5 Best Reading Spots in the World

Posted by Tayyab Farooq on

Bookworms can get outdoors too, you know? In fact, some of history’s greatest writers were frequent walkers. Charles Dickens, Virginia Woolf, and Henry David Thoreau have all become case studies in the connection between great writing and great hiking. 

At Einhorn Travel, we believe this entitles the world’s readers to grab their compact folding reading glasses, a cup of their chosen comfort, and huddle in whichever corner of the world they choose to enjoy such literature.

If you’ve been inspired by the outdoorsy nature of your favourite pen-pal - or maybe, you just love lying on the beach - we’ve compiled a captivating list of the best places to escape the world you’re wandering and dive into a good book.

El Ateneo Grand Splendid

National Geographic named this Argentinian bookstore the “world's most beautiful bookstore” in 2019 - 100 years after it was constructed as a cinema in Buenos Aires. 

With soft lighting, gorgeous architecture, and around 120,000 books across multiple levels, you’re sure to find a nook to curl up in. 

A cafe accompanies this collection, encouraging you to take your time as you make your way through each and every aisle. 

If you’re looking to engulf yourself in Argentinian culture - literature style - we recommend ‘The Tango Dancer’ by local author, the late Tomás Eloy Martínez.

Äscher mountain restaurant, Switzerland

As one reviewer on TripAdvisor puts it, this mountainside establishment is “pretty damn cool.”

The current guesthouse has sat in place below Switzerland’s Ebenalp summit in the  Appenzell Alps since 1860. However, visitors will be following in the 360-year-old footsteps of Priest Ulmann who was the first hermit to live up in these mountain caves. 

If only Ulmann had known he was starting a tradition of nature lovers seeking to curl up in the depths of Switzerland’s rugged terrain. 

The Berggasthaus Aescher (Aescher mountain inn) itself offers private wooden rooms and glorious mountain views for you to ponder as you dive into your next book.

To truly appreciate the beauty of mountainside living, we recommend turning to the children’s novel ‘Heidi’ by Swiss author Johanna Spyri. 

Cappadocia, Turkey 

Did you know, there is actually more than one way to read a book seated high up in the clouds?

A hot air balloon ride above Turkey’s mystical land of Cappadocia is sure to awaken the senses and keep you in awe of the weird and wonderful ways our world has formed. 

From the air, the rippling mountains with their colourful layers look like pictures from a storybook. From the ground, you’ll be free to roam a city of cavernous architecture and centuries-old historical sites. 

It’s up to you what altitude you consume your next book, but we’re sure you’ll be inspired by the landscape that surrounds you. Perhaps you’ll start writing your own!

If you’re keen to dive further into understanding Turkey, Norman Stone’s insightful book ‘Turkey: A Short History’ should fill some gaps for you. In fiction, perhaps Louis de Bernières’ ‘Birds Without Wings’ will show you how an epic story can be constructed within these lands.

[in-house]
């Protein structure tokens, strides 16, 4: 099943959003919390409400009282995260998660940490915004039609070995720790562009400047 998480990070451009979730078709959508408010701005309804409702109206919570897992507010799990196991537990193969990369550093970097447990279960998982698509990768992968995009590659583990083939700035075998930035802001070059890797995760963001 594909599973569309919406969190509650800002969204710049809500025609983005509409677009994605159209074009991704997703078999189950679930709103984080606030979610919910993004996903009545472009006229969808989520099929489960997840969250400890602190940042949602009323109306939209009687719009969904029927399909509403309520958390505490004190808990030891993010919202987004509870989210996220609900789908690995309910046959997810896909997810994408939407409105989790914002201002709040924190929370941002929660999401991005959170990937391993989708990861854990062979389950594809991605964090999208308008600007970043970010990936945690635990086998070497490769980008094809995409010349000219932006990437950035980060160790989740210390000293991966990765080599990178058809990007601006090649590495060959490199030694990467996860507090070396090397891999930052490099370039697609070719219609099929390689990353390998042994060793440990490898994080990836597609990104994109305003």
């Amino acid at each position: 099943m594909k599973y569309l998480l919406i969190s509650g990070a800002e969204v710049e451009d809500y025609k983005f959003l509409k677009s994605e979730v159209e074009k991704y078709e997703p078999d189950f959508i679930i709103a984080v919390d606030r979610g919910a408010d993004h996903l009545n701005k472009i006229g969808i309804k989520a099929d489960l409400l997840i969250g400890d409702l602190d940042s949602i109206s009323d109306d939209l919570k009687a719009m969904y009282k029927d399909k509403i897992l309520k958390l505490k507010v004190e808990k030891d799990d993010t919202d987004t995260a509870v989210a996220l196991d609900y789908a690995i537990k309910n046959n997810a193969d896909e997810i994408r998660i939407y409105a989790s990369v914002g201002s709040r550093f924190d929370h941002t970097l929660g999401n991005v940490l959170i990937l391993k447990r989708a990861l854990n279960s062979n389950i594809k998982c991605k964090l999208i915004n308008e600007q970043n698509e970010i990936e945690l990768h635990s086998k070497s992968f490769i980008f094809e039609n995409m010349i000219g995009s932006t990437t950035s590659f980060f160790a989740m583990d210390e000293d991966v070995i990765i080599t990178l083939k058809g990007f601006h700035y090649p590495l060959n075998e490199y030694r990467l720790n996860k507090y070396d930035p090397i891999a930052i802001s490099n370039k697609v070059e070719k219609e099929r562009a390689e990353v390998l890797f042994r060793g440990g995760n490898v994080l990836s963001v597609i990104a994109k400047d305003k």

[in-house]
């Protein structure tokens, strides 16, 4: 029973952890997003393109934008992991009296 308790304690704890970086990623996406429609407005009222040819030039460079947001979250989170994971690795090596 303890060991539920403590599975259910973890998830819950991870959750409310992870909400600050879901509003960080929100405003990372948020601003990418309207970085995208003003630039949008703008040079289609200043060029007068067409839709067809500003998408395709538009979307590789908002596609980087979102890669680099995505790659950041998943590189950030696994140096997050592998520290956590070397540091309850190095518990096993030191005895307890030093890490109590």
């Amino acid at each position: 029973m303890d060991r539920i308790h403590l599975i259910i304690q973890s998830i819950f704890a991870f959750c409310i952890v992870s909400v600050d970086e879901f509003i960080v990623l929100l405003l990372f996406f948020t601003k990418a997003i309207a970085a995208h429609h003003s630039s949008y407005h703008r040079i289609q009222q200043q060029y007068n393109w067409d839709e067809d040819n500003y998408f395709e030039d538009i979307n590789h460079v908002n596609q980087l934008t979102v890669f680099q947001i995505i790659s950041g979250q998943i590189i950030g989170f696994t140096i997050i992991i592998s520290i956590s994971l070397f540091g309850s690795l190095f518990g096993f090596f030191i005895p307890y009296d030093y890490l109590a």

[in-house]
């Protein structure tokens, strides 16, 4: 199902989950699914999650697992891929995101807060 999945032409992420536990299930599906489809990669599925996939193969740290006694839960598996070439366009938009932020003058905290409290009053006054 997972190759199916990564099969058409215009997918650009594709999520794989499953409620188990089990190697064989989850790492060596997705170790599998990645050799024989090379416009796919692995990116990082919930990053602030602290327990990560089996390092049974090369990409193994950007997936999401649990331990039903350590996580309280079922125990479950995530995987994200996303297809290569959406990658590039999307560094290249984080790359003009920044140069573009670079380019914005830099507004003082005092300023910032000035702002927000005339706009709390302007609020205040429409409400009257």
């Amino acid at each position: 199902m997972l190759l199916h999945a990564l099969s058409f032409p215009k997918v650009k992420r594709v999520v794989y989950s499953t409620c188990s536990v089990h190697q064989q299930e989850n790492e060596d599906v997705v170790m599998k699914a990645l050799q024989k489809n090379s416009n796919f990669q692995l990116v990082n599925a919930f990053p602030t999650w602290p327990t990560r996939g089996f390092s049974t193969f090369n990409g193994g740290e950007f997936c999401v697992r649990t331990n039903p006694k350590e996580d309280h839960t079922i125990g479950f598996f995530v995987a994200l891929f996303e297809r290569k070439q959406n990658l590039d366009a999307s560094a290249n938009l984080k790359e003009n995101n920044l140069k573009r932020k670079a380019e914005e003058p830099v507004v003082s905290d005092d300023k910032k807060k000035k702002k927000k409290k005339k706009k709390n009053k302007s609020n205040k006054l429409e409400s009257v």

In a Dublin Pub, Ireland

As one of UNESCO’s 42 official ‘Cities of Literature’, Dublin has long been idealised by readers the world over. 

Where sun-seeking travellers might be disappointed by Dublin’s gloomy weather, the world’s bookworms should see a golden opportunity to find a cosy old pub with a fire in the corner and a pint of Guinness or tea. 

At last count, there were more than 750 pubs in Dublin so you won’t be short of options for a quiet spot, but we have a few safe bets. The Library Bar at Central Hotel Dublin has been well-reviewed owing to its great fire, comfy chairs and a lack of the music you’re sure to find in many of Dublin’s other establishments. 

Harbour Bar in Bray south of Dublin can be a nice escape from the more touristy spots in the centre of town. Get in early to claim an old armchair by the fire and settle down before the band starts up later on. 

There’s plenty of Irish authors we could recommend on this occasion, but we’ll stick with the classics and call upon Oscar Wilde’s pièce de résistance ‘The Picture of Dorian Gray’.

Elafonisi Island, Greece

If cosy nooks and old books aren’t for you, escape to one of Greece’s many islands under an umbrella and those compact folding reading glasses. Although, you’re more likely to need sunglasses in the brilliant sunshine of Elafonisi where the pink sand is soft and the water is crystal clear. 

Alternate between a good book and a dip in the Mediterranean Sea at a beach voted one of the world’s most majestic - more than once! 

To avoid the crowds and to give yourself space to focus on each page and chapter, try visiting Greece either side of summer. 

As easy as it could be to recommend Homer’s ‘Odyssey’ or ‘Percy Jackson and the Lightning Thief’, our Greece-themed recommendation is ‘Why I Killed My Best Friend’ by Amanda Michalopoulou - if you can’t read Greek, we highly recommend the translated version!

Before Anywhere Else, Visit Einhorn Travel

We’ve told you where to go, but we haven’t told you what to pack! Besides those reading glasses, of course. 

Our range of travel essentials are all you need to travel the world. Explore our stock online or contact us today for more information.

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